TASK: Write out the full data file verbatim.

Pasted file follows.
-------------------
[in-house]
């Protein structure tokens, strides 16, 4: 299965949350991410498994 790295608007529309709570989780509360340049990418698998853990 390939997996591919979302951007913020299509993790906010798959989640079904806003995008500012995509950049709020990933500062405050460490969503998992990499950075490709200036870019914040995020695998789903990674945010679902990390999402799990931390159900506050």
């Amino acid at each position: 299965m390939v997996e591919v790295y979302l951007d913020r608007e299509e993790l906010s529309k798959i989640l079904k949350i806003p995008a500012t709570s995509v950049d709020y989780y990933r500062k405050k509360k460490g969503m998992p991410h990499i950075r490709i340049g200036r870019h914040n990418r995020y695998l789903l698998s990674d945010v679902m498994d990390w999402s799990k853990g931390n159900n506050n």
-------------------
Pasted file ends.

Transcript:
[in-house]
């Protein structure tokens, strides 16, 4: 299965949350991410498994 790295608007529309709570989780509360340049990418698998853990 390939997996591919979302951007913020299509993790906010798959989640079904806003995008500012995509950049709020990933500062405050460490969503998992990499950075490709200036870019914040995020695998789903990674945010679902990390999402799990931390159900506050």
């Amino acid at each position: 299965m390939v997996e591919v790295y979302l951007d913020r608007e299509e993790l906010s529309k798959i989640l079904k949350i806003p995008a500012t709570s995509v950049d709020y989780y990933r500062k405050k509360k460490g969503m998992p991410h990499i950075r490709i340049g200036r870019h914040n990418r995020y695998l789903l698998s990674d945010v679902m498994d990390w999402s799990k853990g931390n159900n506050n």